In French, final consonants are generally silent. CAREFUL. Why did I just write that? Final consonants are silent except for C, R, F, and L….(mnemonic to remember: CaReFuL).
Don’t believe me? Let’s review some French words that we use in English:
ballet, bouquet, buffet, Chevrolet, corps, coup, crochet, debris, debut, depot, filet, richochet, chic, amateur, chauffeur, l’appel, chef, sec, l’amour, bref, fier, l’oeuf, idéal, sur, l’hôtel.
This simple, careful understanding will save you a lot of French mispronunciations.
When you see words that end in “s”, like:
autrefois, le dos, exquis, le mois, mais, les propos, surpris, puis and le pays…will you say the “s”? No.
Words that end in “t”…l’achat, le chat, parfait, le projet, intéressant, Détroit, le cabaret, l’avocat, and le dépot…you will remember the pneumonic and you will not say the “t”.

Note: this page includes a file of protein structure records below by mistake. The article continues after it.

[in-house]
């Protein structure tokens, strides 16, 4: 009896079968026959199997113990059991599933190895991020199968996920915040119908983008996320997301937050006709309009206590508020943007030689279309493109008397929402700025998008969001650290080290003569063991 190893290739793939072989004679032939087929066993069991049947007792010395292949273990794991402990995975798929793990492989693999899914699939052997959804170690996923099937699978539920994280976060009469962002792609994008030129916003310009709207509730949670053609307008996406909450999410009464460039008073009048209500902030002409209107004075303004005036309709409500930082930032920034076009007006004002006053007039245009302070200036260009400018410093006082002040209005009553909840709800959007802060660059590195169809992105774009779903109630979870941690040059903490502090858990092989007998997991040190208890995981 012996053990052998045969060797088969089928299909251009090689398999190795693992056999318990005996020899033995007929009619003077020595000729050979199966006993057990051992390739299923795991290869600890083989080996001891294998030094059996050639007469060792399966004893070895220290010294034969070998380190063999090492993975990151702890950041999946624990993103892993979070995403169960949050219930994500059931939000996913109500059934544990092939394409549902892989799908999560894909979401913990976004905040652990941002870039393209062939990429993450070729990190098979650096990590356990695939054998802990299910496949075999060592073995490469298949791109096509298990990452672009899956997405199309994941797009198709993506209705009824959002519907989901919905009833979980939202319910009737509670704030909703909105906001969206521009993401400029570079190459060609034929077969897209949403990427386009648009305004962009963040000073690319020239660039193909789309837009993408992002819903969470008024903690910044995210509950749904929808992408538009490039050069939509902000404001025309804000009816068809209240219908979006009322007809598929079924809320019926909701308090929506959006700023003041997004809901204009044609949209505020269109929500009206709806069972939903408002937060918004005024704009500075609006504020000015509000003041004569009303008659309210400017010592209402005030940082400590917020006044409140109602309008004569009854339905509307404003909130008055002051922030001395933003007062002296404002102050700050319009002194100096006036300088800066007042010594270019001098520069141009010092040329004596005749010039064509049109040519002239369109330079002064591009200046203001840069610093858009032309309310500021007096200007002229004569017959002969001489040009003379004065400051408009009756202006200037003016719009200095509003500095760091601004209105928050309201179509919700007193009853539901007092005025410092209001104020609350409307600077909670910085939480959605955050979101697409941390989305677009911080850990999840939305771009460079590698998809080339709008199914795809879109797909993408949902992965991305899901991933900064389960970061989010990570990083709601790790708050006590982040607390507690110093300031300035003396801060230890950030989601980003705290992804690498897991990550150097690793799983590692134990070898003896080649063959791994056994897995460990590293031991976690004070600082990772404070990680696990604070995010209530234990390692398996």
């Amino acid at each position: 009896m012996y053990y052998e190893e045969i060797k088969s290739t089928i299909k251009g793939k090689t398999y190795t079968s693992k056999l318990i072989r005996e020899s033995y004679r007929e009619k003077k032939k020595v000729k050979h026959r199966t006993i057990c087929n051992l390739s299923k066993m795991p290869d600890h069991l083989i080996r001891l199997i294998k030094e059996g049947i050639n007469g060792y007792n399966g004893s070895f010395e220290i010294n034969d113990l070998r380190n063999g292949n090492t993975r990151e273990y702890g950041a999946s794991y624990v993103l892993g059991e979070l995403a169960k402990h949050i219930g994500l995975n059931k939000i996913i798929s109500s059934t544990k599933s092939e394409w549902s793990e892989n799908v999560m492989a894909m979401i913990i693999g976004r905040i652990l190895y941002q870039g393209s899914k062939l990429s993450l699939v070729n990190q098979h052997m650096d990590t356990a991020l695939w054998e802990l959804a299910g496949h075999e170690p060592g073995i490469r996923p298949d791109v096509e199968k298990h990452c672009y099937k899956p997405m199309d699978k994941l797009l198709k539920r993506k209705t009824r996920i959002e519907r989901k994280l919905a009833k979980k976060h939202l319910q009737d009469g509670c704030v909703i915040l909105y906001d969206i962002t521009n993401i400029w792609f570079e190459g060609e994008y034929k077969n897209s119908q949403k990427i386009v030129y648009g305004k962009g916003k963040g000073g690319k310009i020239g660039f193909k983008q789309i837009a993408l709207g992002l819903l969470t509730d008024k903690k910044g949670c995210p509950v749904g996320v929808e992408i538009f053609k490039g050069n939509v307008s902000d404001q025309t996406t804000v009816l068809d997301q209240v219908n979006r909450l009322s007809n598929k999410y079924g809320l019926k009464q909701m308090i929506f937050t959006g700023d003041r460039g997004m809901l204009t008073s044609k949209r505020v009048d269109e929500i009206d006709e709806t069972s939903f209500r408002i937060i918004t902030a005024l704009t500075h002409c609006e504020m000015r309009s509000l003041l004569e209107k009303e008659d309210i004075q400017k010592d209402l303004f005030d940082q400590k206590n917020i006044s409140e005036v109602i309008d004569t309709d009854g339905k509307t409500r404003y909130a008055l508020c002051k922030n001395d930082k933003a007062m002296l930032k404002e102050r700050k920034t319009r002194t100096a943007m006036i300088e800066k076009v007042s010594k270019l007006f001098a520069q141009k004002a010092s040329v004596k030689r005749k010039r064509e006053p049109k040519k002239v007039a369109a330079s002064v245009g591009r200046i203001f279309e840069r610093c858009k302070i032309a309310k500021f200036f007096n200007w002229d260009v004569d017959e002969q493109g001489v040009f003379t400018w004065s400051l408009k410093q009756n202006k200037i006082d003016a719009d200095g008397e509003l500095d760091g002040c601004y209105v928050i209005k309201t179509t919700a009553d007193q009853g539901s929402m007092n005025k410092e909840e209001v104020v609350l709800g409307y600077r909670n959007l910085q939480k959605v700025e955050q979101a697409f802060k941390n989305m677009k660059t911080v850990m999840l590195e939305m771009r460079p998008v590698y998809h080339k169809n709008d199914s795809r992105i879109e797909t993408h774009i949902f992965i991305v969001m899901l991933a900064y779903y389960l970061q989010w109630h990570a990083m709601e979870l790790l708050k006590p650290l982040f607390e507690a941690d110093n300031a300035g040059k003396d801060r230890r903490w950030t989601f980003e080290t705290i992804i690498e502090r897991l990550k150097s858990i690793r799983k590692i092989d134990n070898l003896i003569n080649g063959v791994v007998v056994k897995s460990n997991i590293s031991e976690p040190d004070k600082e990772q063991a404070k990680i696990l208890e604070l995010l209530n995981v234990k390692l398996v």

But there are exceptions, the first being the most obvious….when a word ends in “ier” or “er”, like most verbs. Here the “r” is silent.
The other exceptions are:
“c” usually silent in the “nc” ending, examples: le banc, le flanc, le tronc
“ct” and “pt” often silent, examples: exact, suspect, l’apect, prompt, abrupt, le script
Directions: est, ouest, sud are silent, but not nord is not silent.